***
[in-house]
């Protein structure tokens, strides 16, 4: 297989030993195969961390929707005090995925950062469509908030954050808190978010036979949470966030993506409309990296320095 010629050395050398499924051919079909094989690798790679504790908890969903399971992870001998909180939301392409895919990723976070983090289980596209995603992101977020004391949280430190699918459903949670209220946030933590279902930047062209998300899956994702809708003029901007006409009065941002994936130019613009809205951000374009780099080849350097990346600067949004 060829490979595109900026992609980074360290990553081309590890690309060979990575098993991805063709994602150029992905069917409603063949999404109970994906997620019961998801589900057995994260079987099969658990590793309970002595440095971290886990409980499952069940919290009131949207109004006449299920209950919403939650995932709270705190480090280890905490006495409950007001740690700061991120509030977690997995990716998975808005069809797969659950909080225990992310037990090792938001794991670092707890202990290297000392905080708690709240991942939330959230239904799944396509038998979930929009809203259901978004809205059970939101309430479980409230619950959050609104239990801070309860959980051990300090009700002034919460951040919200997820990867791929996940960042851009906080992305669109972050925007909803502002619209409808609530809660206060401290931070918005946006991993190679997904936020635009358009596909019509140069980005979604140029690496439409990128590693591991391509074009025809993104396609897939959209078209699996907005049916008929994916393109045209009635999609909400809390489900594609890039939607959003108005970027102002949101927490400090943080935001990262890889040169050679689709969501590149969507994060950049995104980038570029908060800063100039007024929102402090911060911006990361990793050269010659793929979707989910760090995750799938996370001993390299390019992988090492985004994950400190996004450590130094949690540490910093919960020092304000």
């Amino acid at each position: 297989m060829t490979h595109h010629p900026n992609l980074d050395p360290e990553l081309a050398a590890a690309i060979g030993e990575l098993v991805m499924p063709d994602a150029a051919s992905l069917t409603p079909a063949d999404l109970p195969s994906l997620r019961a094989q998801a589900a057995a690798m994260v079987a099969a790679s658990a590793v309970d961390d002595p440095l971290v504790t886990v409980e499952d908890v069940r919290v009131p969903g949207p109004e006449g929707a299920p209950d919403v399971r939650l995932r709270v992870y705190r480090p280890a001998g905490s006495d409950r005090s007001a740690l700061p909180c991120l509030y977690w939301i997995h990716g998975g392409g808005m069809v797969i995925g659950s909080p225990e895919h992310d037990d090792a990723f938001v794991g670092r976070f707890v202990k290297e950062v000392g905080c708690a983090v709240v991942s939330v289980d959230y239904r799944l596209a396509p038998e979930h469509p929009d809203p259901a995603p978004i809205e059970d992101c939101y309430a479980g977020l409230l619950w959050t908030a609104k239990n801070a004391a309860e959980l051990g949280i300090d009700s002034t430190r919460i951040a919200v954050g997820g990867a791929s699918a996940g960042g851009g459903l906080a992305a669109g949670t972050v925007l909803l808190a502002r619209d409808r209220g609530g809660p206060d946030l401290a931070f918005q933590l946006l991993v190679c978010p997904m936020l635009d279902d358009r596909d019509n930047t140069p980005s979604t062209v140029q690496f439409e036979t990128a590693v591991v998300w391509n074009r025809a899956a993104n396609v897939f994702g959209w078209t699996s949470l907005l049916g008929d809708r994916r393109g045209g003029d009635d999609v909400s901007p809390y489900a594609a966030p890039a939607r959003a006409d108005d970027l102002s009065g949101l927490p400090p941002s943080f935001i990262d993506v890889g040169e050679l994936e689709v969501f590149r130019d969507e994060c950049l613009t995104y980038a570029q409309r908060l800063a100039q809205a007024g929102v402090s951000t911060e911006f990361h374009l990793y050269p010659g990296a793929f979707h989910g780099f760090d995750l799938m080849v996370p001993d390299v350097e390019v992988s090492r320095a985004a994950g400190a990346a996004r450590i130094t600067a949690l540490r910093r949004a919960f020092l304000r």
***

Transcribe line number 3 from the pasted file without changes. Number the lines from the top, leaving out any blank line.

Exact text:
């Amino acid at each position: 297989m060829t490979h595109h010629p900026n992609l980074d050395p360290e990553l081309a050398a590890a690309i060979g030993e990575l098993v991805m499924p063709d994602a150029a051919s992905l069917t409603p079909a063949d999404l109970p195969s994906l997620r019961a094989q998801a589900a057995a690798m994260v079987a099969a790679s658990a590793v309970d961390d002595p440095l971290v504790t886990v409980e499952d908890v069940r919290v009131p969903g949207p109004e006449g929707a299920p209950d919403v399971r939650l995932r709270v992870y705190r480090p280890a001998g905490s006495d409950r005090s007001a740690l700061p909180c991120l509030y977690w939301i997995h990716g998975g392409g808005m069809v797969i995925g659950s909080p225990e895919h992310d037990d090792a990723f938001v794991g670092r976070f707890v202990k290297e950062v000392g905080c708690a983090v709240v991942s939330v289980d959230y239904r799944l596209a396509p038998e979930h469509p929009d809203p259901a995603p978004i809205e059970d992101c939101y309430a479980g977020l409230l619950w959050t908030a609104k239990n801070a004391a309860e959980l051990g949280i300090d009700s002034t430190r919460i951040a919200v954050g997820g990867a791929s699918a996940g960042g851009g459903l906080a992305a669109g949670t972050v925007l909803l808190a502002r619209d409808r209220g609530g809660p206060d946030l401290a931070f918005q933590l946006l991993v190679c978010p997904m936020l635009d279902d358009r596909d019509n930047t140069p980005s979604t062209v140029q690496f439409e036979t990128a590693v591991v998300w391509n074009r025809a899956a993104n396609v897939f994702g959209w078209t699996s949470l907005l049916g008929d809708r994916r393109g045209g003029d009635d999609v909400s901007p809390y489900a594609a966030p890039a939607r959003a006409d108005d970027l102002s009065g949101l927490p400090p941002s943080f935001i990262d993506v890889g040169e050679l994936e689709v969501f590149r130019d969507e994060c950049l613009t995104y980038a570029q409309r908060l800063a100039q809205a007024g929102v402090s951000t911060e911006f990361h374009l990793y050269p010659g990296a793929f979707h989910g780099f760090d995750l799938m080849v996370p001993d390299v350097e390019v992988s090492r320095a985004a994950g400190a990346a996004r450590i130094t600067a949690l540490r910093r949004a919960f020092l304000r």